This rule change stems from an effort to combat chronic unemployment of people with disabilities. Most recent data from the U.S. Bureau of Labor Statistics shows that in 2012:
1) The unemployment rate for non-disabled Americans stood at 8 percent, but almost doubled to 15 percent for people with disabilities;
2) The workforce participation rate for non-disabled Americans was 31.6 percent, while 76.5 percent of people with disabilities in the same age group were out of the work force entirely;
3) Median household income for a person reporting a disability was $25,420, compared to $59,411 for someone without a disability“ These numbers remain unchanged over the past 40 years despite dramatic improvements in access to physical workplaces, technology, and policy,” says attorney David Newburger, co-director of Starkloff Disability Institute. “Many people with disabilities want to work but face barriers.”
March 18, 2014
Advancing Inclusion in Health Care
NOND ODEP Alliance Roundtable Final Report
More than 40 employers, federal and state policymakers, researchers and nursing school administrators convened at the U.S. Access Board on March 18 for a policy roundtable hosted by the Office of Disability Employment Policy in collaboration with the National Organization of Nurses with Disabilities. “We know that health-care occupations dominate the list of jobs predicted to be in most demand in coming years,” said Assistant Secretary of Labor Kathy Martinez, who heads ODEP, as she welcomed attendees. Martinez was joined by acting Assistant Secretary of Labor for Employment and Training Eric Seleznow, along with leaders from the Health Resources and Services Administration and the Department of Education. They explored strategies for using the skills and talents of people with disabilities, including veterans, to meet anticipated labor shortages in nursing and allied health occupations. Because “there is simply not enough talent in the pipeline,” that people with disabilities “have an important role to play in meeting the demands of this changing landscape,” Martinez told attendees.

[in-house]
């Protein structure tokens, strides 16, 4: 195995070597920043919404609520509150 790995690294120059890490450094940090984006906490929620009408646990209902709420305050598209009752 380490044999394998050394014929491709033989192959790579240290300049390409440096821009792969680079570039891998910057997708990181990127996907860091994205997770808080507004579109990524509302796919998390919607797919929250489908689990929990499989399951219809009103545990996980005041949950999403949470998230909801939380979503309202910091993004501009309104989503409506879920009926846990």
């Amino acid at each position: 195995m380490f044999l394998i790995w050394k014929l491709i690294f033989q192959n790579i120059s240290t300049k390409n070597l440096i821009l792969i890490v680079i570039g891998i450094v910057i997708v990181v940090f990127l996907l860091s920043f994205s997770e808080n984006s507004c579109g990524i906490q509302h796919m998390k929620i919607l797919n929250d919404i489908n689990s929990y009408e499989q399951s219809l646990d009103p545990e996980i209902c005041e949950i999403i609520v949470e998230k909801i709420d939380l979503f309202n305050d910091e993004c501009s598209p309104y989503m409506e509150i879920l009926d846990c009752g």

View the Slideshow
Learn About Health Care Resources
Your pathway to career success. Tools to help job seekers, students, businesses, and career professionals Sponsored by the U.S. Department of Labor
Give Nurses in Wheelchairs a Chance
Alexandra Wilson Pecci, for HealthLeaders Media , December 10, 2013
Although some nurse leaders cling to the rigid requirements of the profession, others are making accommodations for nurses in wheelchairs, sending a powerful message to patients in the process.
A “walking interview” is one of the questionable—to say the least—tactics that one prospective supervisor used during a nursing job interview with Marianne Haugh.
“I had one walking interview…to see if I could handle their huge unit,” Haugh recalls, a note incredulity still present in her voice when she talks about it. Haugh was born with spina bifida, and although she can walk short distances, she relies primarily on a wheelchair to get around.